Shooting the Hellcat Pro was a blast. The recoil is sharp and quick. Your dot is back where it needs to be rather quickly. Follow-ups on steel were no problem at all. One of the courses of fire I ran ended with two rounds to the head, on paper. From somewhere between 10 and 15 yards, I put the majority of my holes into one of the eyes on the target, with very little effort. Aside from a little extra snap, due to the shorter barrel, I felt like I was shooting a larger-framed handgun.
Of the two holsters that I mentioned above, my preference was the Crucial Concealment. The one from BlackPoint is very nice, but the clip on the Ambi Covert fits my AttackPAK Inner Belt perfectly. Both are very sturdy and comfortable to carry and draw from.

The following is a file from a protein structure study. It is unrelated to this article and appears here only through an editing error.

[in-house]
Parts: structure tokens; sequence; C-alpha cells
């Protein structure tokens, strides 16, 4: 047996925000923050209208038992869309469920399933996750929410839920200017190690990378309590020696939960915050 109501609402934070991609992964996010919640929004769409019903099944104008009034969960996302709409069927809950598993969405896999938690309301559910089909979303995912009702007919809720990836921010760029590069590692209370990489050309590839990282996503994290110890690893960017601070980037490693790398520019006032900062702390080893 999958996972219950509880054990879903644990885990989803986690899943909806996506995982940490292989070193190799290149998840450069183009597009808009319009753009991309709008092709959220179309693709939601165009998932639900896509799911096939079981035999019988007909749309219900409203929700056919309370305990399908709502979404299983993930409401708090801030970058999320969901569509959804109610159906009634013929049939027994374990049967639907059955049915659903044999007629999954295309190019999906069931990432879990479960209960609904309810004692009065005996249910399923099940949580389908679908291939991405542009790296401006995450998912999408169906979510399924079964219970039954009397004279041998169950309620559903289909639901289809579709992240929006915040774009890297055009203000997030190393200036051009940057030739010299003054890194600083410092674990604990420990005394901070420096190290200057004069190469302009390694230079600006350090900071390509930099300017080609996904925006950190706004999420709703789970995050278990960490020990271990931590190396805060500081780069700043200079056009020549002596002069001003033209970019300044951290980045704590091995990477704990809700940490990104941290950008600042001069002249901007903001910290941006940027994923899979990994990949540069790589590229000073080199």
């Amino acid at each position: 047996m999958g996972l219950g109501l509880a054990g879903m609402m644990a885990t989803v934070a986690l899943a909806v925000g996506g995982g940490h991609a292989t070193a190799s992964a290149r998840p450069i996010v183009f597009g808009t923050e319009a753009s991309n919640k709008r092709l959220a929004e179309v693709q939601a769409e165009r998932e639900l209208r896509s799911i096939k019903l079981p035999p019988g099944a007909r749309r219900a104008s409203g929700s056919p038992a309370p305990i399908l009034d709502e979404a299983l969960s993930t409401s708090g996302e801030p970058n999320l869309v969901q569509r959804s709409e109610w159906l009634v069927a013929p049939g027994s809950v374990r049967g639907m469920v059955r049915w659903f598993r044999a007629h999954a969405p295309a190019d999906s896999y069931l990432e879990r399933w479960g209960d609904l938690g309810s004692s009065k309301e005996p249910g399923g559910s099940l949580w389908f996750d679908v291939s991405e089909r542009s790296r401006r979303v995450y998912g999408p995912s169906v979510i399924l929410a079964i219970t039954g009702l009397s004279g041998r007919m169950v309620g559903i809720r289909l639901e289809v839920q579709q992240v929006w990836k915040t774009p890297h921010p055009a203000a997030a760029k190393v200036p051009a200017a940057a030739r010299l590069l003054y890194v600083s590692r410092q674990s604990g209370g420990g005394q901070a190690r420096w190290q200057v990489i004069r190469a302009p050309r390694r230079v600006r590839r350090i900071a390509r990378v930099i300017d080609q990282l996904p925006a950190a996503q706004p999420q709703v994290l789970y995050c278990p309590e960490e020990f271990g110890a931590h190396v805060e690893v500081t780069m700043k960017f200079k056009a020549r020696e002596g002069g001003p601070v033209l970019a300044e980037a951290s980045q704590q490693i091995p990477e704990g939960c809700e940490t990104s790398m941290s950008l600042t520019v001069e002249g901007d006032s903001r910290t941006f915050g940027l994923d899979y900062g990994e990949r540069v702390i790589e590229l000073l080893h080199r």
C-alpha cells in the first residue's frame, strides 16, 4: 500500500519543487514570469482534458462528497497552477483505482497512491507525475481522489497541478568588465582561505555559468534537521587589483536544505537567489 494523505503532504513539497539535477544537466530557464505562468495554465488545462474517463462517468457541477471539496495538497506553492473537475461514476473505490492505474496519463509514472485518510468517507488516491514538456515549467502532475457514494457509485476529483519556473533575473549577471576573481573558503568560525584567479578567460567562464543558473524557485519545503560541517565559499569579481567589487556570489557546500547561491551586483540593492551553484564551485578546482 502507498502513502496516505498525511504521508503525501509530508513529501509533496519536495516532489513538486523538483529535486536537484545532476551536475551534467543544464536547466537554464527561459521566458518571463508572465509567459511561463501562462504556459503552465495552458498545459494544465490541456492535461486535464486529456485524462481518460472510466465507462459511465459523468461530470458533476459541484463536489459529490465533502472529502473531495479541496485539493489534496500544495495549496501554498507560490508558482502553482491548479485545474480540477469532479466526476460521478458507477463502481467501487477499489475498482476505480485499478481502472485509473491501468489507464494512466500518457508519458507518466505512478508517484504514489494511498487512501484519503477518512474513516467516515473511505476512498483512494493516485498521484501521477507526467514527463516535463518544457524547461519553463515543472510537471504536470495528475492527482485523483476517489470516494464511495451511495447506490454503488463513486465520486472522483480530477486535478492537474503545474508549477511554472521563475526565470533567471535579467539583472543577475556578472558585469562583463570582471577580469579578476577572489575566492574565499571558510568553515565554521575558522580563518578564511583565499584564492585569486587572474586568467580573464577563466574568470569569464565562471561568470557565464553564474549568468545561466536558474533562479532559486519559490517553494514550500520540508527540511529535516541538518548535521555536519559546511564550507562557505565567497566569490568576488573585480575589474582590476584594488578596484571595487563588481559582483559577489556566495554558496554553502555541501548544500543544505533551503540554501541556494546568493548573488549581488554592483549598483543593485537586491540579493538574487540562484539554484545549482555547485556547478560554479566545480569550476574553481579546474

One of my favorite things about a gun this size is that it can serve as your carry gun and as a fun range gun. There is massive value in being able to comfortably use your carry gun in classes and competition, if that’s your bag. The more practice I have with the gun that I’m most likely to actually use, the better. This isn’t something that I’d do with a J-frame. I ran the gun out of an OWB holster on my battle belt and it performed just like my usual full-sized pistol.
Does It Hellcat Like A Pro?
My favorite part of the Springfield Armory Hellcat Pro is a difficult thing to decide. There is a lot to like about this gun. If I had to pick one feature, I think it would have to be the trigger. The break is crisp, the reset is where it should be, and the shape is a good blend of a curved and a flat trigger. I found that I was far more consistent in producing good hits than I am with other handguns in this category, and I think the Gen3 trigger was the biggest contributor to this.